So here's to imploring CEO Jeff Lurie. Jeff, grow the business. Invest, acquire, think strategically. Add valuable assets around your core capabilites. Boldly defend your market position. Bury the competition. Increase the returns for your shareholders, or us fans. See what that dollar in your pocket can be worth in November, December or even in January. Because come that second week in February, that dollar is worth just a dollar.

NFL Notes: Chiefs S Eric Berry signs franchise tender

NFL Notes: Chiefs S Eric Berry signs franchise tender

KANSAS CITY, Mo. -- Chiefs safety Eric Berry signed his franchise tender and reported to camp Sunday, though he is almost certain to miss Kansas City's preseason finale against Green Bay this week.

Berry was given the franchise tag early in the offseason but had not signed the deal, which means he could skip all of training camp without being fined. The deal will pay him just over $10.8 million this season, making him the league's highest-paid safety.

Kansas City plays its first regular-season game Sept. 11 against San Diego.

Berry played in every game last season, less than a year after he was diagnosed with cancer. He made 55 tackles, a pair of interceptions and resumed his role as the heart and soul of the defense.

Falcons: 2-time Pro Bowl safety Dashon Goldson signs
ATLANTA -- The Atlanta Falcons signed veteran free-agent safety Dashon Goldson on Sunday.

The Falcons will be without rookie starting strong safety Keanu Neal, the first-round pick, for at least the first two regular-season games with a right knee injury. He will have arthroscopic surgery on Monday.

Coach Dan Quinn has said that backup Kemal Ishmael would fill in for Neal as the starting strong safety.

Goldson, a 2012 All-Pro with the 49ers, had 110 tackles in 15 starts with the Redskins in 2015. He spent his first six seasons with San Francisco and played with Tampa Bay in 2013-14 (see full story).

Bills: Ryan says standing for anthem pays respect to military
ORCHARD PARK, N.Y. -- Buffalo Bills coach Rex Ryan believes standing for the national anthem is a way for NFL players and coaches to show respect and give thanks to members of the armed forces.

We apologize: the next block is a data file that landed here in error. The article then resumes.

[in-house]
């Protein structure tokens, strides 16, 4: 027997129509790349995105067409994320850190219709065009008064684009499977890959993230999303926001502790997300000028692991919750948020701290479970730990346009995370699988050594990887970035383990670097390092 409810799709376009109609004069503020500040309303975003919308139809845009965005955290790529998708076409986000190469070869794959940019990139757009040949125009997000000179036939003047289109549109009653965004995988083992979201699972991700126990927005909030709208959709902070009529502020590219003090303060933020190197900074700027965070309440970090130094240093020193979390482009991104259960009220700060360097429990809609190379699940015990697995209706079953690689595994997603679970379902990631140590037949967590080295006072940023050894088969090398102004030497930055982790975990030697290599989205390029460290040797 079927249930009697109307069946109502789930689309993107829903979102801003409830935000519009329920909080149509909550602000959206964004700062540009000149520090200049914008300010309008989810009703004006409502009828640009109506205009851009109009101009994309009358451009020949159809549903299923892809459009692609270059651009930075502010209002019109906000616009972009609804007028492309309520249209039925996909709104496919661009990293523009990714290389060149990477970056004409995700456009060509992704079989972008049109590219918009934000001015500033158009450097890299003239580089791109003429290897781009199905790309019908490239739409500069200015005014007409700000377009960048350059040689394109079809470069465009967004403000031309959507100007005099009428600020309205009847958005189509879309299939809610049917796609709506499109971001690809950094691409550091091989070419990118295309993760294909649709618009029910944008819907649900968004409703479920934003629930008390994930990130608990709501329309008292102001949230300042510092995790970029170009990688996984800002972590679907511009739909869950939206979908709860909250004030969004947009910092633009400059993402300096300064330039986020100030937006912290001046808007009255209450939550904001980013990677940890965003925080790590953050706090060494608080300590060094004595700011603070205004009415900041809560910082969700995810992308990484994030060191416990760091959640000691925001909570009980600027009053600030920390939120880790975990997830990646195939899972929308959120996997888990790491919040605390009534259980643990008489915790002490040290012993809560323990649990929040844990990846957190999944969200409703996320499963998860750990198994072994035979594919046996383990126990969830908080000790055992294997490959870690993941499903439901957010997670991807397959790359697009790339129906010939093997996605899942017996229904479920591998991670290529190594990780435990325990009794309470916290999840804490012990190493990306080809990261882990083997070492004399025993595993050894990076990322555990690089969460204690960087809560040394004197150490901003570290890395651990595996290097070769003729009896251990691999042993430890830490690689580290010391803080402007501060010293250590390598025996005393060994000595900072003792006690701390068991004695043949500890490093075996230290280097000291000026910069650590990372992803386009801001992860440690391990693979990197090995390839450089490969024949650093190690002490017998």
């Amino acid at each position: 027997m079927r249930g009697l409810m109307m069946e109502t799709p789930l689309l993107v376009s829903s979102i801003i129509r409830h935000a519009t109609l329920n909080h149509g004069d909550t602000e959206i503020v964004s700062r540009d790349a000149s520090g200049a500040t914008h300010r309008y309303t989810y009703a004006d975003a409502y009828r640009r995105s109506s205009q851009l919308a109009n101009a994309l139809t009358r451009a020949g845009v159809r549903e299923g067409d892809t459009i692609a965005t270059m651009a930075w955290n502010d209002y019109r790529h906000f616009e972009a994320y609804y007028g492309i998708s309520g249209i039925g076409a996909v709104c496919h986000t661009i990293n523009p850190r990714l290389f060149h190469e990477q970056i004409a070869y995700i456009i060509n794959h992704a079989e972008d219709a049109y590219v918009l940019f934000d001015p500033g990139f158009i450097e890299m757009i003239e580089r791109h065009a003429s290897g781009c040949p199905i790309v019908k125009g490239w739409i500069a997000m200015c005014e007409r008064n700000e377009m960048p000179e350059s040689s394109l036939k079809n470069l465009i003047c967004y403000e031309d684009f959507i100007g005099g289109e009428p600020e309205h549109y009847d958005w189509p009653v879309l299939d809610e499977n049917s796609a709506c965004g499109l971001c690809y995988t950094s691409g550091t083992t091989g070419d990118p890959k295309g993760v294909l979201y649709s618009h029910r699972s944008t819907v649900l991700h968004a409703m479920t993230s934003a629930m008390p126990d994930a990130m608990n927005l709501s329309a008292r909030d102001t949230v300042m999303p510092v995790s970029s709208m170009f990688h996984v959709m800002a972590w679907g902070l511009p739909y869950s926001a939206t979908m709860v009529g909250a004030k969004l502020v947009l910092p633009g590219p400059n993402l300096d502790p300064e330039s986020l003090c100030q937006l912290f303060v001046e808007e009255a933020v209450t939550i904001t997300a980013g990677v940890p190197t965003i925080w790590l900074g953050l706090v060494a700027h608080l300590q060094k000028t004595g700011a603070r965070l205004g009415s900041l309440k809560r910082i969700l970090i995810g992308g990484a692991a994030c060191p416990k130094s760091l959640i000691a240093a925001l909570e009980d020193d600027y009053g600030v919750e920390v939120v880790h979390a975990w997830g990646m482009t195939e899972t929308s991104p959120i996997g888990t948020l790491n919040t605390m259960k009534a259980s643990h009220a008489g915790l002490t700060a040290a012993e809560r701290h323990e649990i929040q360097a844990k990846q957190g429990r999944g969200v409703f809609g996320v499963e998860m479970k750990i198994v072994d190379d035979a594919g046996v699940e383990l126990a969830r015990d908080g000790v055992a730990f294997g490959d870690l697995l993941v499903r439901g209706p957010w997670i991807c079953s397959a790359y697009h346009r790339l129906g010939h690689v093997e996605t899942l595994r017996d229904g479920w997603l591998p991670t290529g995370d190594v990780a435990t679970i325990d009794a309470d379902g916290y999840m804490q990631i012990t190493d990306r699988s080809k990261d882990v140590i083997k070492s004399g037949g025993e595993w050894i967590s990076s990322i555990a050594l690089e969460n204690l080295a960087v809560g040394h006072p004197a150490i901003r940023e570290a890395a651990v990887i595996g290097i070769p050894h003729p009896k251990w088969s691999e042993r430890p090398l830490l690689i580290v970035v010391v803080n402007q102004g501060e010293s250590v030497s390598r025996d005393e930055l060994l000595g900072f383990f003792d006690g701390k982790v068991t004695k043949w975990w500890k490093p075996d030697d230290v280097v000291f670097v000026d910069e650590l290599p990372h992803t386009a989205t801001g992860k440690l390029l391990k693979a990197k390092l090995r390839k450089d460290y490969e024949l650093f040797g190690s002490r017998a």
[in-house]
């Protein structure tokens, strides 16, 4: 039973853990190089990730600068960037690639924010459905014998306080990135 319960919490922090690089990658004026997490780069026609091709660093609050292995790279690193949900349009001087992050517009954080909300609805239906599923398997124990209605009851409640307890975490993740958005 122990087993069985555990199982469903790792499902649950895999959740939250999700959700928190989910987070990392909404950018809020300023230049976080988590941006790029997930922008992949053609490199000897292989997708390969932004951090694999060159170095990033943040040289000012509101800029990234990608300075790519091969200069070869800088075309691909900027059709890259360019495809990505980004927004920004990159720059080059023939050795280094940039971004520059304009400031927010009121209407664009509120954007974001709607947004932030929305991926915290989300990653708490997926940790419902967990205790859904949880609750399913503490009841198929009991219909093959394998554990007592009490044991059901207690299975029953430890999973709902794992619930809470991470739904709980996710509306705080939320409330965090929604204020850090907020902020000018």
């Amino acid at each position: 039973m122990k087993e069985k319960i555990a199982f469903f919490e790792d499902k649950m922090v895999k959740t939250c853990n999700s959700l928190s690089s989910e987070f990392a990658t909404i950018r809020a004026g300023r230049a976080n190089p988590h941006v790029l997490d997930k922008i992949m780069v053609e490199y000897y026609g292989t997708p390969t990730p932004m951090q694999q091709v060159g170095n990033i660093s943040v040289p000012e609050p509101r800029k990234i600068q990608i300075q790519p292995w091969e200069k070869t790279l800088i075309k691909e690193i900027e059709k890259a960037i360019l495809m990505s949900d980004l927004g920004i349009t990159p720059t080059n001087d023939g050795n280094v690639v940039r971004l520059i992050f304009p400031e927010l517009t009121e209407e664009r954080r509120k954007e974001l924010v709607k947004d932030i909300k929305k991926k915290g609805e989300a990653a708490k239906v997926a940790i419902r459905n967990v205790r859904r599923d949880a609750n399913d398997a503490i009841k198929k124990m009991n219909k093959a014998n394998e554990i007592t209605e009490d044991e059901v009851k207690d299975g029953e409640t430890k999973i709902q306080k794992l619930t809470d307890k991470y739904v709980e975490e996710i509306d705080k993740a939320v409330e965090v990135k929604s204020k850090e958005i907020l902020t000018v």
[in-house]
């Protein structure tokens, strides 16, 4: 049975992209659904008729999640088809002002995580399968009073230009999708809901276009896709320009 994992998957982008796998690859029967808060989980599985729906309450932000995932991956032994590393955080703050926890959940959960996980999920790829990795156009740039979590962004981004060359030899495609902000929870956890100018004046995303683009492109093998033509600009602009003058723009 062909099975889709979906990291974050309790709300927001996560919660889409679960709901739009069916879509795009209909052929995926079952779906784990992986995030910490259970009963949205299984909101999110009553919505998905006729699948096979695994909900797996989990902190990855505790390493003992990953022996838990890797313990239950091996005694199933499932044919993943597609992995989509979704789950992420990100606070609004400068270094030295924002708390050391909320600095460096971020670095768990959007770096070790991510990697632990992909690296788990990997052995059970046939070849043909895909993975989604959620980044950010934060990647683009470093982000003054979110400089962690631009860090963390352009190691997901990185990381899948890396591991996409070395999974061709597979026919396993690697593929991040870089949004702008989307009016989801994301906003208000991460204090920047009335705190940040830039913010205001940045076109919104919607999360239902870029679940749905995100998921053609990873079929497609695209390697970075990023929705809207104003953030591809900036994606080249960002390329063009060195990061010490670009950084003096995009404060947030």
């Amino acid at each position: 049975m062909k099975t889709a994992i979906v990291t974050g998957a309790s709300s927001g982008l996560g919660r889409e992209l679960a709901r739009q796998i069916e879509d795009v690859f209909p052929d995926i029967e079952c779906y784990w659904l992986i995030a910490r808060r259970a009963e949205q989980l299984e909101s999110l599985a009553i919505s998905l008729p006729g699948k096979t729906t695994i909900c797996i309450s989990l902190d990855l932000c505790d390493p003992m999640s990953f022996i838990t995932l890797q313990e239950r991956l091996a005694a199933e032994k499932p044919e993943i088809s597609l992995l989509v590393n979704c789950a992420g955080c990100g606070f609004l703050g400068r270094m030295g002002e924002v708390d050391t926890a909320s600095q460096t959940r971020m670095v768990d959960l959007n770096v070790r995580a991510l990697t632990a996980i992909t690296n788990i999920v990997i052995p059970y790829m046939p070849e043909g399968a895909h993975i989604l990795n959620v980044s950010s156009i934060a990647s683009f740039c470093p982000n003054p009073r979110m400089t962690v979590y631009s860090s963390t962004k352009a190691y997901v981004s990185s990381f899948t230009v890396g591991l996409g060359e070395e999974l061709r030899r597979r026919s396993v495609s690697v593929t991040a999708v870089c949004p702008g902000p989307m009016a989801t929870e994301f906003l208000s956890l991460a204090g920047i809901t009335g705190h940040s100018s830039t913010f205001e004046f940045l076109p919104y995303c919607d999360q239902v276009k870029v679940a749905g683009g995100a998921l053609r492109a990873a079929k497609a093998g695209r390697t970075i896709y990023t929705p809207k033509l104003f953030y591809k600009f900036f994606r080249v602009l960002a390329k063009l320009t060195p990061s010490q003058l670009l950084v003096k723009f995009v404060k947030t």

Ryan says he can appreciate how some players have personal or religious beliefs that lead them to not stand for the anthem. However, he adds people should appreciate the "gift" they have in playing football, which is the result of "the men and women that serve our country."

He was asked about his opinion before practice Sunday, a day after San Francisco 49ers quarterback Colin Kaepernick said he is refusing to stand for the anthem because he believes the United States oppresses African Americans and other minorities.

Ryan did not specifically reference Kaepernick in his response (see full story).

Colts: Former Patroits RB Steven Ridley signs
INDIANAPOLIS -- Free agent running back Steven Ridley signed with the Indianapolis Colts on Sunday.

Ridley was cut Thursday by Detroit, which had signed the sixth-year veteran in April.

Ridley, 5-11, 220 pounds, has played in 60 career NFL games with 26 starts. He went to a Super Bowl with New England in 2011, his rookie year, when he was a third-round selection, and again in 2014, when he was hurt.

Indeed, he's been injury prone, appearing in six games for the Patriots in 2014 and nine for the Jets last year.

He has 685 carries for 2,907 yards and 22 touchdowns in his career.

Indianapolis also waived wide receiver Justin Berger, safety Alden Darby, guard Eric Herman, defensive tackle Ricky Lumpkin, tight end Mike Miller, running back Chase Price, cornerback Winston Rose, defensive end Delvon Simmons, wide receiver Josh Stangby and inside linebacker Junior Sylvestre.

Union's Alejandro Bedoya called up to U.S. national team for key World Cup qualifers

Union's Alejandro Bedoya called up to U.S. national team for key World Cup qualifers

Throughout their seven-year history, the Philadelphia Union have had very few active players called up for U.S. national team duty.

That’s about to change now that Alejandro Bedoya is on the team.

On Sunday, it was announced that Bedoya — Philly’s marquee summer acquisition — is one of 26 players selected for important World Cup qualifiers vs. St. Vincent and the Grenadines and Trinidad & Tobago.